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Biodiversity Hotspots Map (no text)

Kellee Koenig

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  "publisher": "Zenodo", 
  "DOI": "10.5281/zenodo.4311831", 
  "title": "Biodiversity Hotspots Map (no text)", 
  "issued": {
    "date-parts": [
  "abstract": "<p>This map displays the global <a href=\"\">Biodiversity Hotspots 2016.1 dataset</a>. The colors assigned to the hotspots are only used to distinguish adjacent hotspots and have no other meaning. The biodiversity hotspots represent terrestrial biodiversity only. The offshore lines are a cartographic device to group and highlight islands that are part of the same hotspots (e.g. Polynesia-Micronesia, Indo-Burma).&nbsp;The background image is from Natural Earth. This version is without labels; a version with the hotspots labelled in English is available:&nbsp;10.5281/zenodo.4311850</p>\n\n<p>There are currently&nbsp;<a href=\"\">36 recognized biodiversity hotspots</a>. These are Earth&rsquo;s most biologically rich&mdash;yet threatened&mdash;terrestrial regions.</p>\n\n<p>To qualify as a biodiversity hotspot, an area must meet two strict criteria:</p>\n\n<ul>\n\t<li>Contain at least 1,500 species of vascular plants found nowhere else on Earth (known as &quot;endemic&quot; species).</li>\n\t<li>Have lost at least 70 percent of its primary&nbsp;native vegetation.</li>\n</ul>\n\n<p>Many of the biodiversity hotspots exceed the two criteria. For example, both the Sundaland Hotspot in Southeast Asia and the Tropical Andes Hotspot in South America have about&nbsp;<strong>15,000</strong>&nbsp;endemic plant species. The loss of vegetation in some hotspots has reached a startling&nbsp;<strong>95</strong>&nbsp;percent.</p>",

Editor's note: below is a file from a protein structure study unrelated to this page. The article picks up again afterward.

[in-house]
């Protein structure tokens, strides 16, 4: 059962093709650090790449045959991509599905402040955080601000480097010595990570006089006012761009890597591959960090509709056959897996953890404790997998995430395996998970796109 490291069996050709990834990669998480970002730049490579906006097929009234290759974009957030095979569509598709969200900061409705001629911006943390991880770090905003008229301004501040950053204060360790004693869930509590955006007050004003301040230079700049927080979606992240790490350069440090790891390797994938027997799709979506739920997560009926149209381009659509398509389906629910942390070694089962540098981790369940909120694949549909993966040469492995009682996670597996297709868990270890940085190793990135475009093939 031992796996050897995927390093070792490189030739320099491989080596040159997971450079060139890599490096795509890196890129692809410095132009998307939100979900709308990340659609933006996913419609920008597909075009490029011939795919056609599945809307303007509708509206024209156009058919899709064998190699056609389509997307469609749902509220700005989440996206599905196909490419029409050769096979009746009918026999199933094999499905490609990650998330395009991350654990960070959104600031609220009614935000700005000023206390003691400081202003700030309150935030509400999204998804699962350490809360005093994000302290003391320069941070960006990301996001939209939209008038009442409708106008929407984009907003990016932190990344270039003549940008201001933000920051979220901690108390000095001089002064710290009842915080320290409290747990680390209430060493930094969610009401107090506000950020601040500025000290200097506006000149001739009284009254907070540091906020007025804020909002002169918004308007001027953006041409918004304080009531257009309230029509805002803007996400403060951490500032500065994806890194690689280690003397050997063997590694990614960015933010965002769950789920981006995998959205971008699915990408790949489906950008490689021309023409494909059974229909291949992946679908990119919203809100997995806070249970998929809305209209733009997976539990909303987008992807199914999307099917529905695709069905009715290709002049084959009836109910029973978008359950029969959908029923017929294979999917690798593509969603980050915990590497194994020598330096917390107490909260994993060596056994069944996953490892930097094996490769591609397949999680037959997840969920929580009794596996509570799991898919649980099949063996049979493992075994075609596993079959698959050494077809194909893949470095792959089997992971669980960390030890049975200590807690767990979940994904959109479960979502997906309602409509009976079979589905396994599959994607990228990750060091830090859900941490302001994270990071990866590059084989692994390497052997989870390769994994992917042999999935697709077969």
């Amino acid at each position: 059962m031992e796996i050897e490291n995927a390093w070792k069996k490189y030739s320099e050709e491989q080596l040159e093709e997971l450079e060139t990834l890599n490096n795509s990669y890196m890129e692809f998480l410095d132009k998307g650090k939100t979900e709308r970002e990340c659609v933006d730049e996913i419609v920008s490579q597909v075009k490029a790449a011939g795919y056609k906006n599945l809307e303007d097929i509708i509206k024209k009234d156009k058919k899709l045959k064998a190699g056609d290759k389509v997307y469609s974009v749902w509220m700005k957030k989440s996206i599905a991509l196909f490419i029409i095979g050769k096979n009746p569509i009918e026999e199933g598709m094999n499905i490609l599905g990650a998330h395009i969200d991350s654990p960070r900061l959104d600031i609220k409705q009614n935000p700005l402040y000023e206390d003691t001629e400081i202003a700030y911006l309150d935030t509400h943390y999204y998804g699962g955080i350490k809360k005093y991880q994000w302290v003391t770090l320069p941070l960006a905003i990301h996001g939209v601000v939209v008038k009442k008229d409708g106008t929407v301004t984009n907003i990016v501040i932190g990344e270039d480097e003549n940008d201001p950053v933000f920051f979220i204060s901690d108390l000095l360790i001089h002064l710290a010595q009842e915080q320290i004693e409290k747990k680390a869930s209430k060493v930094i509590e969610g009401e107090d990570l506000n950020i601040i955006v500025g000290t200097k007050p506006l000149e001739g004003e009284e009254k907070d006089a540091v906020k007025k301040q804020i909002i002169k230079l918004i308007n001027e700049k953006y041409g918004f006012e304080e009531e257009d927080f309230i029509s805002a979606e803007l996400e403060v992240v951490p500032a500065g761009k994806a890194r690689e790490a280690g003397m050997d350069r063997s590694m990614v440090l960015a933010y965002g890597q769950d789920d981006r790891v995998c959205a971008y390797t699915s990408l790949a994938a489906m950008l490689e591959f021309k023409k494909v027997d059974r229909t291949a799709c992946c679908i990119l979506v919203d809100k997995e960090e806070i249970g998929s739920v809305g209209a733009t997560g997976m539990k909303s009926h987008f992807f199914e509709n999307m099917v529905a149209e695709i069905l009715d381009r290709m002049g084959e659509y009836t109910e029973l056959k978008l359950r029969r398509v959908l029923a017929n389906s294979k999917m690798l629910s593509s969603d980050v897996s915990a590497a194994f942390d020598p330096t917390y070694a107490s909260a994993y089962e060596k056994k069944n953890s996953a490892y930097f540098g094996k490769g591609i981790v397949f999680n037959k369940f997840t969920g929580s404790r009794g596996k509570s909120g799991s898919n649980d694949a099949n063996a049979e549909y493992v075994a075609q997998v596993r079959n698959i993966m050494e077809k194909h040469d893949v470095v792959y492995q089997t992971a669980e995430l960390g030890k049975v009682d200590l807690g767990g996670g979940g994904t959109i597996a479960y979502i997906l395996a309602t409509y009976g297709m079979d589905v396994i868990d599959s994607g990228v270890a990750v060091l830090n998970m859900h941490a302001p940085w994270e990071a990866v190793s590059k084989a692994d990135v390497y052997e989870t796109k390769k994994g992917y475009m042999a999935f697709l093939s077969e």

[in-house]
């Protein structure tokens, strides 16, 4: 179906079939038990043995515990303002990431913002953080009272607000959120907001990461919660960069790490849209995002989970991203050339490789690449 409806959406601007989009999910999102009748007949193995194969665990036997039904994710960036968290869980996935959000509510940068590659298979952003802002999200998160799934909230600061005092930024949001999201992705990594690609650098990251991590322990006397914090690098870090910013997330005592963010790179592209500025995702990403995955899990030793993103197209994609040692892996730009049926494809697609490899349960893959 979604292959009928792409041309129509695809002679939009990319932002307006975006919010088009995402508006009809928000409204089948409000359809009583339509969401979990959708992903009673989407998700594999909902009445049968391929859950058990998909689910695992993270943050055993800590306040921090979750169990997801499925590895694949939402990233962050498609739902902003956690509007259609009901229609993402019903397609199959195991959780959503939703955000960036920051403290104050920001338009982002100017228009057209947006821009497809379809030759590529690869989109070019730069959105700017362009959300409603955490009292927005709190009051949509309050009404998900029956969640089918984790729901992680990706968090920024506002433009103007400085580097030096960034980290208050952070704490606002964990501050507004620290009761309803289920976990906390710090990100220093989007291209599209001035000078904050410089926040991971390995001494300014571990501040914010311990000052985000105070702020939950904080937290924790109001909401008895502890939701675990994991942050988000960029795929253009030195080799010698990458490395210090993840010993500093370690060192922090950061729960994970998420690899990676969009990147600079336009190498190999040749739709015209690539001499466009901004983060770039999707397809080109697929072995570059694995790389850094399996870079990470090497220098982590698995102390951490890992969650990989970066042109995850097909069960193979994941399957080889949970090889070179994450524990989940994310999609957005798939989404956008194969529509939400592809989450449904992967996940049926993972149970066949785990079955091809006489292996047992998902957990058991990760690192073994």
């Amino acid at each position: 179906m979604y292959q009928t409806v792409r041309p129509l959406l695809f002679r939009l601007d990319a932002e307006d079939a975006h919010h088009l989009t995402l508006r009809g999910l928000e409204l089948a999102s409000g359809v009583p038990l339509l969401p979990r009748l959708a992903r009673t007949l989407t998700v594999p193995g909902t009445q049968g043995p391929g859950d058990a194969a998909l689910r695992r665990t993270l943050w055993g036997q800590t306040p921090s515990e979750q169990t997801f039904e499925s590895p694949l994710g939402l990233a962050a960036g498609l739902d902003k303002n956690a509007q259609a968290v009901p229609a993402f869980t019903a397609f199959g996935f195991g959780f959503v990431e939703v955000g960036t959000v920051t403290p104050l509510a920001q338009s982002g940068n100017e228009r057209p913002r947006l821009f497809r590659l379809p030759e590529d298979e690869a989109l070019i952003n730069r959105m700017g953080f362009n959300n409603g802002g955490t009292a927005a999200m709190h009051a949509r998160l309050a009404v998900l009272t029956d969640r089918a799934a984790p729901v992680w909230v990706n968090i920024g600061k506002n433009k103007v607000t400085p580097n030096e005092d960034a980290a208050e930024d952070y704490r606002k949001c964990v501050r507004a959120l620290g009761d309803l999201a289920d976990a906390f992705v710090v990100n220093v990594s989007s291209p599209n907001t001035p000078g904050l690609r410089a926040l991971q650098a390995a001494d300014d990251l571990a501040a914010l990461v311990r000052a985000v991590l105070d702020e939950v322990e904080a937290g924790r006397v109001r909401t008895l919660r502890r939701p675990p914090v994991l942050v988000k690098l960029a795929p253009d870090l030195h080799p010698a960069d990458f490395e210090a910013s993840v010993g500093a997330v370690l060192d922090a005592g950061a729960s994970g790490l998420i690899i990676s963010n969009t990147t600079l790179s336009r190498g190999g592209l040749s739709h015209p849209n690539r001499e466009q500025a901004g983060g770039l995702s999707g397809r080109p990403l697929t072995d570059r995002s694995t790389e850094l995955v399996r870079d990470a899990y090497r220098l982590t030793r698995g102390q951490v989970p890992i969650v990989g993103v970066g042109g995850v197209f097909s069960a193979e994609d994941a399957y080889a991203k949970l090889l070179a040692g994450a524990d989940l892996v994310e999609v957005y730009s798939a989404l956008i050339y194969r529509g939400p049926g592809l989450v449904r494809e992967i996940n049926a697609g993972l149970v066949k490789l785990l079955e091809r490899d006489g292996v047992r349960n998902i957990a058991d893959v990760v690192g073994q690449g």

"author": [
      "family": "Kellee Koenig"
  "version": "2016.1", 
  "type": "figure", 
  "id": "4311831"
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